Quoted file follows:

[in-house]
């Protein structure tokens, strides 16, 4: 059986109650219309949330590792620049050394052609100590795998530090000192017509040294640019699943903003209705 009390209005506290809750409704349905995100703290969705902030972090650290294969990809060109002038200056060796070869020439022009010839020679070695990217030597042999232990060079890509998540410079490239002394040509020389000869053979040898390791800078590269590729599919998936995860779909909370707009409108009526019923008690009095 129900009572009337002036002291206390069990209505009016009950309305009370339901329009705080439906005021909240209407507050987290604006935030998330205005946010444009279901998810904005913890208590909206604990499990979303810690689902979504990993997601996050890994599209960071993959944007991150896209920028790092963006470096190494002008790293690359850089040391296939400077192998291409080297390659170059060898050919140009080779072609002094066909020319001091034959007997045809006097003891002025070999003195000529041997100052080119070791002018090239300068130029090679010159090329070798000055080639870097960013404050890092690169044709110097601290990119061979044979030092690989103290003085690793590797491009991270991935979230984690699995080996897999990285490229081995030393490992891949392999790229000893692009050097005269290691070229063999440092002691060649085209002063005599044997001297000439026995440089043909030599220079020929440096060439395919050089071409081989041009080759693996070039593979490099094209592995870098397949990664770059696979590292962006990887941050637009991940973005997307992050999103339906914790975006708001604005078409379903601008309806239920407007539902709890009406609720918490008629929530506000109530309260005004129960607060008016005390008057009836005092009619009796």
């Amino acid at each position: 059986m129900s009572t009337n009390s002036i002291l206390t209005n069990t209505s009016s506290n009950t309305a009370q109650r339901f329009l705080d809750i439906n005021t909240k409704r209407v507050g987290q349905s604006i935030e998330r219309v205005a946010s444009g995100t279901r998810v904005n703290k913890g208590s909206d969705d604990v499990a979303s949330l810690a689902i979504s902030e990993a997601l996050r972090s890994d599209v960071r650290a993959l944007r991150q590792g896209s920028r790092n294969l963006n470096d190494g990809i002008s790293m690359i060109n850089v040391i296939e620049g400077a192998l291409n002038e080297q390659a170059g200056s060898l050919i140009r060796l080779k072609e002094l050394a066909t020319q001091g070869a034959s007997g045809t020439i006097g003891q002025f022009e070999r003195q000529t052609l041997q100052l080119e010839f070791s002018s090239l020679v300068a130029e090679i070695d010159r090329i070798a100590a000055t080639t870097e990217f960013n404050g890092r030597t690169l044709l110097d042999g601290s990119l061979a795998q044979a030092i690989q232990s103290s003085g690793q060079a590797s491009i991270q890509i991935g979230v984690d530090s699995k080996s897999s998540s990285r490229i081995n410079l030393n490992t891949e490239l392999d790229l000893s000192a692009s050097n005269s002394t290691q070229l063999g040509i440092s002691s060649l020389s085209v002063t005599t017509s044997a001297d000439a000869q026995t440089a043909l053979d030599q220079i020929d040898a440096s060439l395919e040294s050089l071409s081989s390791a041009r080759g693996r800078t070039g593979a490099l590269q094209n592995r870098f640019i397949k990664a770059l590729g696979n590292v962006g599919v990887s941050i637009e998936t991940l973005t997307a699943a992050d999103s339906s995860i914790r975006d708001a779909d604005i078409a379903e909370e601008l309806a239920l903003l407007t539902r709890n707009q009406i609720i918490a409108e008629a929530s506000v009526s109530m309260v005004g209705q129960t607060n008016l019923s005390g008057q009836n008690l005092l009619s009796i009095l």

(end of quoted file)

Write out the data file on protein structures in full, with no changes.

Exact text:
[in-house]
């Protein structure tokens, strides 16, 4: 059986109650219309949330590792620049050394052609100590795998530090000192017509040294640019699943903003209705 009390209005506290809750409704349905995100703290969705902030972090650290294969990809060109002038200056060796070869020439022009010839020679070695990217030597042999232990060079890509998540410079490239002394040509020389000869053979040898390791800078590269590729599919998936995860779909909370707009409108009526019923008690009095 129900009572009337002036002291206390069990209505009016009950309305009370339901329009705080439906005021909240209407507050987290604006935030998330205005946010444009279901998810904005913890208590909206604990499990979303810690689902979504990993997601996050890994599209960071993959944007991150896209920028790092963006470096190494002008790293690359850089040391296939400077192998291409080297390659170059060898050919140009080779072609002094066909020319001091034959007997045809006097003891002025070999003195000529041997100052080119070791002018090239300068130029090679010159090329070798000055080639870097960013404050890092690169044709110097601290990119061979044979030092690989103290003085690793590797491009991270991935979230984690699995080996897999990285490229081995030393490992891949392999790229000893692009050097005269290691070229063999440092002691060649085209002063005599044997001297000439026995440089043909030599220079020929440096060439395919050089071409081989041009080759693996070039593979490099094209592995870098397949990664770059696979590292962006990887941050637009991940973005997307992050999103339906914790975006708001604005078409379903601008309806239920407007539902709890009406609720918490008629929530506000109530309260005004129960607060008016005390008057009836005092009619009796």
């Amino acid at each position: 059986m129900s009572t009337n009390s002036i002291l206390t209005n069990t209505s009016s506290n009950t309305a009370q109650r339901f329009l705080d809750i439906n005021t909240k409704r209407v507050g987290q349905s604006i935030e998330r219309v205005a946010s444009g995100t279901r998810v904005n703290k913890g208590s909206d969705d604990v499990a979303s949330l810690a689902i979504s902030e990993a997601l996050r972090s890994d599209v960071r650290a993959l944007r991150q590792g896209s920028r790092n294969l963006n470096d190494g990809i002008s790293m690359i060109n850089v040391i296939e620049g400077a192998l291409n002038e080297q390659a170059g200056s060898l050919i140009r060796l080779k072609e002094l050394a066909t020319q001091g070869a034959s007997g045809t020439i006097g003891q002025f022009e070999r003195q000529t052609l041997q100052l080119e010839f070791s002018s090239l020679v300068a130029e090679i070695d010159r090329i070798a100590a000055t080639t870097e990217f960013n404050g890092r030597t690169l044709l110097d042999g601290s990119l061979a795998q044979a030092i690989q232990s103290s003085g690793q060079a590797s491009i991270q890509i991935g979230v984690d530090s699995k080996s897999s998540s990285r490229i081995n410079l030393n490992t891949e490239l392999d790229l000893s000192a692009s050097n005269s002394t290691q070229l063999g040509i440092s002691s060649l020389s085209v002063t005599t017509s044997a001297d000439a000869q026995t440089a043909l053979d030599q220079i020929d040898a440096s060439l395919e040294s050089l071409s081989s390791a041009r080759g693996r800078t070039g593979a490099l590269q094209n592995r870098f640019i397949k990664a770059l590729g696979n590292v962006g599919v990887s941050i637009e998936t991940l973005t997307a699943a992050d999103s339906s995860i914790r975006d708001a779909d604005i078409a379903e909370e601008l309806a239920l903003l407007t539902r709890n707009q009406i609720i918490a409108e008629a929530s506000v009526s109530m309260v005004g209705q129960t607060n008016l019923s005390g008057q009836n008690l005092l009619s009796i009095l």